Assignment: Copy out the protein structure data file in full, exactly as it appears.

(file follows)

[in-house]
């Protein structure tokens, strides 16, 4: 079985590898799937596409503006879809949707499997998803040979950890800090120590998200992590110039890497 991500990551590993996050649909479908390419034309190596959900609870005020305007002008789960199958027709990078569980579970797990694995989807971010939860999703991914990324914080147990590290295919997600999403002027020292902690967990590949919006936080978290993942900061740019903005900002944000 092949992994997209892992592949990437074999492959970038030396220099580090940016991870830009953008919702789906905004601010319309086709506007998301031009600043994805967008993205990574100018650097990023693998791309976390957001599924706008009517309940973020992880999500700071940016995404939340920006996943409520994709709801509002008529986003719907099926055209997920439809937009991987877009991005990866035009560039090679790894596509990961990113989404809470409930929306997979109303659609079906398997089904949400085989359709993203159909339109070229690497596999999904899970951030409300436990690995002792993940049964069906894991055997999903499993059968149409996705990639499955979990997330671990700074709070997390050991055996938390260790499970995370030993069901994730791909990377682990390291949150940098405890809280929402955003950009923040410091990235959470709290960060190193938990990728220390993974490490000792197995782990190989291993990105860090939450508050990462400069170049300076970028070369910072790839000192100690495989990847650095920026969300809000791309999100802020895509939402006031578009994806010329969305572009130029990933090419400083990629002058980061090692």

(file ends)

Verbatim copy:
[in-house]
């Protein structure tokens, strides 16, 4: 079985590898799937596409503006879809949707499997998803040979950890800090120590998200992590110039890497 991500990551590993996050649909479908390419034309190596959900609870005020305007002008789960199958027709990078569980579970797990694995989807971010939860999703991914990324914080147990590290295919997600999403002027020292902690967990590949919006936080978290993942900061740019903005900002944000 092949992994997209892992592949990437074999492959970038030396220099580090940016991870830009953008919702789906905004601010319309086709506007998301031009600043994805967008993205990574100018650097990023693998791309976390957001599924706008009517309940973020992880999500700071940016995404939340920006996943409520994709709801509002008529986003719907099926055209997920439809937009991987877009991005990866035009560039090679790894596509990961990113989404809470409930929306997979109303659609079906398997089904949400085989359709993203159909339109070229690497596999999904899970951030409300436990690995002792993940049964069906894991055997999903499993059968149409996705990639499955979990997330671990700074709070997390050991055996938390260790499970995370030993069901994730791909990377682990390291949150940098405890809280929402955003950009923040410091990235959470709290960060190193938990990728220390993974490490000792197995782990190989291993990105860090939450508050990462400069170049300076970028070369910072790839000192100690495989990847650095920026969300809000791309999100802020895509939402006031578009994806010329969305572009130029990933090419400083990629002058980061090692």